Goodie Mob Reconnects at Atlanta Concert
Even the rain couldn’t keep them from coming. The downpour started early and lasted all day before coming to a short pause before the start of Saturday’s (September 19) “Remember Atlanta” Goodie Mob reunion.
Despite a mud that was inches thick, making each step toward the stage a treacherous one, Goodie Mob fans came by the thousands. Spirits were high, as evidenced by the quick responses to DJ Jelly, who warmed the crowd with one down South classic after another. After a decade-long wait, fans were eager for their fix. And Big Gipp, Cee-Lo, T-Mo and Khujo Goodie, collectively known as Goodie Mob, did not disappoint.
Following an introduction from poet Georgia Me, the stage went dark, then, fitting for a fight night show, the theme from “Rocky” brought them out, one by one. Each member approached their mark garbed in red, garments styled to reflect the four distinctly different personalities hip-hop fans have come to distinguish over the years. T-Mo lifted the hood from Khujo’s cape, and the brothers in rhyme greeted each other with daps and hugs before going into “Goodie Bag.”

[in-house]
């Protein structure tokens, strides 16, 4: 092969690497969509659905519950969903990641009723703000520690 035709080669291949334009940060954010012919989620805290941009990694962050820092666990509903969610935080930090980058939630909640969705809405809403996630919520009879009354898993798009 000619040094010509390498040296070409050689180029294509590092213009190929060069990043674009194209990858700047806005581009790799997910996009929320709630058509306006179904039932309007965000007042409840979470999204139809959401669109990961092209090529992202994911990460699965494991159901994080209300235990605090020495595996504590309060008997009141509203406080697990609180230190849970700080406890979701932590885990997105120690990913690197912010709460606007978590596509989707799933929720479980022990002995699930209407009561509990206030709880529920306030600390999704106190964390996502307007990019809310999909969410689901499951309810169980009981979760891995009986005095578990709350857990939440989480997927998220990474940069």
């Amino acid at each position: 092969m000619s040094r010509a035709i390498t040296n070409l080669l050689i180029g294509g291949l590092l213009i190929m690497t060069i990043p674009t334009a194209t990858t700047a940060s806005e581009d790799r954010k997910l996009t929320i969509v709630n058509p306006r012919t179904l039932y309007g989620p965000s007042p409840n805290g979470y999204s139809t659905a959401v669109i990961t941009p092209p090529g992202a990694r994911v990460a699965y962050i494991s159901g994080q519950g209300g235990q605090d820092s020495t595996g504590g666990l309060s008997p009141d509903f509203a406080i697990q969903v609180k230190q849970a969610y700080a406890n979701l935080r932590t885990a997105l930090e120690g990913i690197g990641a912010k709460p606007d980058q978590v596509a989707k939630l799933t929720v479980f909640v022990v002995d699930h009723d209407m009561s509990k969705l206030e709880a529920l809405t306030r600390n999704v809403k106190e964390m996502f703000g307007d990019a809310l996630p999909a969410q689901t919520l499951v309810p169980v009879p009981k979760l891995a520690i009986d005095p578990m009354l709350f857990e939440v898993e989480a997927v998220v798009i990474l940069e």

While the bulk of the set list was pulled from their 1995 debut album Soul Food (“Thought Process,” “Dirty South,” “Sesame Street,” “Soul Food,” “Cell Therapy”) the Mob also revisited Still Standing and World Party (“Black Ice,” “Beautiful Skin,” “Get Rich To This,” “They Don’t Dance No Mo’”) in keeping the crowd satisfied.
Big Boi was on hand to perform his verse from “Dro In The Wind” while Sleepy Brown emerged from stage right to perform “Steppin’ Out.” And clearly for a group who named their 2004 album One Monkey Don’t Stop The Show, Cee-Lo’s solo and Gnarls Barkley success is now a point of pride, because his renditions of “Crazy” “U Da 1” and the Frankie Beverly classic “Before I Let Go” were all a seamless part of the show.
Aside from a little mic trouble and the gaping absence of Andre 3000 it was a reunion that should serve as an example to groups who have stopped performing together, as well as to rappers who have yet to learn what it means to truly put on a show. –Janeé Bolden
Peep some live videos from the event here.
Photos courtesy of Maurice Garland. Click on image to enlarge.